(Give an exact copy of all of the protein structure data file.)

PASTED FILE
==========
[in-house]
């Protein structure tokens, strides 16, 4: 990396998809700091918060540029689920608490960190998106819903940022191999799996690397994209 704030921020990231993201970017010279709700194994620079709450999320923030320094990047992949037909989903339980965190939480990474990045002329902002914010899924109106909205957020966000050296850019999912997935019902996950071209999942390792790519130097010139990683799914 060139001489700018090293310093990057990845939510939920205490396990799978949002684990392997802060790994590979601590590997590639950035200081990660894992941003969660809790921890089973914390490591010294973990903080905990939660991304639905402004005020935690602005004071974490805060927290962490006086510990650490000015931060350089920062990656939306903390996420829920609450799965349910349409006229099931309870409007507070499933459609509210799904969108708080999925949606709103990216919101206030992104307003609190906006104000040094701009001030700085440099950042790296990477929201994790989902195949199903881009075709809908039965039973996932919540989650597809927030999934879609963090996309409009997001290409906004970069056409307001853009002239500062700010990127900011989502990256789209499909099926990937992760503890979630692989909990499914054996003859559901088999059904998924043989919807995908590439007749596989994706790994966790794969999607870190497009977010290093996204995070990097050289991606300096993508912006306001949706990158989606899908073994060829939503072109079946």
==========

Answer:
[in-house]
């Protein structure tokens, strides 16, 4: 990396998809700091918060540029689920608490960190998106819903940022191999799996690397994209 704030921020990231993201970017010279709700194994620079709450999320923030320094990047992949037909989903339980965190939480990474990045002329902002914010899924109106909205957020966000050296850019999912997935019902996950071209999942390792790519130097010139990683799914 060139001489700018090293310093990057990845939510939920205490396990799978949002684990392997802060790994590979601590590997590639950035200081990660894992941003969660809790921890089973914390490591010294973990903080905990939660991304639905402004005020935690602005004071974490805060927290962490006086510990650490000015931060350089920062990656939306903390996420829920609450799965349910349409006229099931309870409007507070499933459609509210799904969108708080999925949606709103990216919101206030992104307003609190906006104000040094701009001030700085440099950042790296990477929201994790989902195949199903881009075709809908039965039973996932919540989650597809927030999934879609963090996309409009997001290409906004970069056409307001853009002239500062700010990127900011989502990256789209499909099926990937992760503890979630692989909990499914054996003859559901088999059904998924043989919807995908590439007749596989994706790994966790794969999607870190497009977010290093996204995070990097050289991606300096993508912006306001949706990158989606899908073994060829939503072109079946």